Leaders of Britain's 250,000 strong Jewish community have welcomed a decision by the Muslim Council of Britain, the country's largest Islamic organization, to end its boycott of Holocaust Day held on 27 January every year - writes Trevor Grundy.
The MCB on 1 December voted to halt its protest after those supporting the vote had said their opposition to attending the commemoration of Holocaust Day had left their organization open to accusations of not being sensitive to Jewish suffering.
The British-based Three Faiths Forum, with a leadership made up of Muslims, Jews and Christians, said the decision by Britain's Muslim council was made after the forum had urged the council to end the boycott of Holocaust Memorial Day.
"The Three Faiths Forum said it had always considered that the MCB boycott was misconceived," said the forum in a statement on 3 December.
Edward Kessler, executive director of the Centre for the Study of Jewish-Muslim Relations in Cambridge told Ecumenical News International, "The Jewish community welcomes this change which brings the Muslim community more in line with the rest of the United Kingdom."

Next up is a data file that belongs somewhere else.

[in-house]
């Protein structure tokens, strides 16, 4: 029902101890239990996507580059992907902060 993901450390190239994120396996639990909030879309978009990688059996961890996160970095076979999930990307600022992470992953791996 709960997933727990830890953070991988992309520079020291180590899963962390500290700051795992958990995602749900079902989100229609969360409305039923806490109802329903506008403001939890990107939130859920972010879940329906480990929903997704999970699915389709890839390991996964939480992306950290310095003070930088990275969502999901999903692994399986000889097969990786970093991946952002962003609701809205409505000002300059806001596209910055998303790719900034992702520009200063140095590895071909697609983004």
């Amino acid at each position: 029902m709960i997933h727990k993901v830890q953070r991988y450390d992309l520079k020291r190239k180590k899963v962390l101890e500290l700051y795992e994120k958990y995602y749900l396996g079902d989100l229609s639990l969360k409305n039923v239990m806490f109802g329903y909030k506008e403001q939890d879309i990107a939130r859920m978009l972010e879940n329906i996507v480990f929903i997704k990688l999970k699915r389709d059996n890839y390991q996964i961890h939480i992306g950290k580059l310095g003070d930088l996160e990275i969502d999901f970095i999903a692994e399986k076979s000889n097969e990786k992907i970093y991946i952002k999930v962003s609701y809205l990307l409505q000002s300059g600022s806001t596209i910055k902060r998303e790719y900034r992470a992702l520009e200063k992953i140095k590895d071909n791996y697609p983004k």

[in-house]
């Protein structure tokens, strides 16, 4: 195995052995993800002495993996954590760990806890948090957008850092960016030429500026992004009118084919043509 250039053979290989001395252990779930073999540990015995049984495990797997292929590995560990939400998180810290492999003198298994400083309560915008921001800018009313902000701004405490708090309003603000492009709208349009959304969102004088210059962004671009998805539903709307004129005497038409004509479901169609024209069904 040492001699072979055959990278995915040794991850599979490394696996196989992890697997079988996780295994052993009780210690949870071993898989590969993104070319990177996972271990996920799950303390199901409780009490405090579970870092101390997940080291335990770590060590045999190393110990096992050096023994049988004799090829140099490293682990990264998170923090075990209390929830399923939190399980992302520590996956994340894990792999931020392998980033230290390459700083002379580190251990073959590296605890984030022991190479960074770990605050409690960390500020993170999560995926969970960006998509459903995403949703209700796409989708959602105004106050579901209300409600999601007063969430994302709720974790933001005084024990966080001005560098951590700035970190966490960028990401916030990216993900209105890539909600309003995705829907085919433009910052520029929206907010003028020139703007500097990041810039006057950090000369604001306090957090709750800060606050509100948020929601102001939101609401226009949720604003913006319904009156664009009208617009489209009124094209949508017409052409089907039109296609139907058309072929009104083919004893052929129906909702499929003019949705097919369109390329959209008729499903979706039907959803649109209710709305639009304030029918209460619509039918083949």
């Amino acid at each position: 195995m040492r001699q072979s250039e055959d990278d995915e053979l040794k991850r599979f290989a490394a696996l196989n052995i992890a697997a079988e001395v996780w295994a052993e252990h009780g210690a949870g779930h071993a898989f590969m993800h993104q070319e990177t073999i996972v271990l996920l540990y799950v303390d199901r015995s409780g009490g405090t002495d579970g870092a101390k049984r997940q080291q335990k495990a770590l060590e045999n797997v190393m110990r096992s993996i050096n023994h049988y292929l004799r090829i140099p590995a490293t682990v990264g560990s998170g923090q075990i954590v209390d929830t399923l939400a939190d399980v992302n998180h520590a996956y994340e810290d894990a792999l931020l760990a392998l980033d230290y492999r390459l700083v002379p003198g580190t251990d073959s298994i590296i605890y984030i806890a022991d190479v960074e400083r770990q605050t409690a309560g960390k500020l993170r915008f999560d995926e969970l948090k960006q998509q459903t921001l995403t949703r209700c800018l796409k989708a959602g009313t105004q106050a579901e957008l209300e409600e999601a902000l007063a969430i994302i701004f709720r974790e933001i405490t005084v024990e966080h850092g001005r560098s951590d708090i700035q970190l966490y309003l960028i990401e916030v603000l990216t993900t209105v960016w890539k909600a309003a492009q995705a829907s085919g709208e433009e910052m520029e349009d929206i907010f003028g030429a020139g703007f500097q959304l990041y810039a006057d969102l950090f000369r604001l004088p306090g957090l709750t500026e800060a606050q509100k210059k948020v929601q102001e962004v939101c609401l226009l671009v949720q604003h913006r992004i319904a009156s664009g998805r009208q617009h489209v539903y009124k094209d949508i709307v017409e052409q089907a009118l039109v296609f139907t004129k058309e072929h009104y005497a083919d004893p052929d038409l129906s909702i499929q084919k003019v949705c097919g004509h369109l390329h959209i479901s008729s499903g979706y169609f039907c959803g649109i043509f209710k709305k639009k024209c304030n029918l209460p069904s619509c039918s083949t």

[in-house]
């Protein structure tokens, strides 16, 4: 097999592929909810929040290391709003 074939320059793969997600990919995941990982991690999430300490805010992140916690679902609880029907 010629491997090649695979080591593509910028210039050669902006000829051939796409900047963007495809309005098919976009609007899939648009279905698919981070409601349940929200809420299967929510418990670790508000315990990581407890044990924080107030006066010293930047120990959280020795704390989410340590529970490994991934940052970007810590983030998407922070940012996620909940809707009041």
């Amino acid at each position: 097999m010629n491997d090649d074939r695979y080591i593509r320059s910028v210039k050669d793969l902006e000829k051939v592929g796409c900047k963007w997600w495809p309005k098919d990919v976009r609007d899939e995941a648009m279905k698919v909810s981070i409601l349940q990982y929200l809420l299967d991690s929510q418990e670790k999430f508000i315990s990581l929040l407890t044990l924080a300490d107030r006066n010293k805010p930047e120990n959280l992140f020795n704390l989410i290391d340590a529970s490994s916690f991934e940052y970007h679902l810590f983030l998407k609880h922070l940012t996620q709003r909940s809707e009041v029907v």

There are about 1.6 million Muslims living in Britain and until the decision was made by the Muslim council, British Islamic community representatives were seen to have distanced themselves from ceremonies marking the mass murder of about six million Jews during the Second World War. Some asserted that the title of the commemoration should be Genocide Memorial Day, thus allowing for the public to remember genocides other than the one organized by German dictator Adolf Hitler and his Nazi party.
The MCB leadership had said that Britons should also remember massacres and genocides in Africa and in the Balkans.
"That's one of the points of Holocaust Day," said Kessler. "We do remember them all."
Representatives of the MCB, an umbrella organization with more than 500 member groups, are expected to attend the main Holocaust commemoration, which will take place in Liverpool, northwest England on 27 January.
But there were reports that the vote could persuade some groups to leave the Muslim council.
A report in The Times newspaper in London said that Daud Abdullah, MCB deputy secretary-general was believed to have voted to continue the boycott of Holocaust Day. The council's former secretary general, Sir Iqbal Sacranie, however, voted to end it.
[With acknowledgements to ENI. Ecumenical News International is jointly sponsored by the World Council of Churches, the Lutheran World Federation, the World Alliance of Reformed Churches, and the Conference of European Churches.]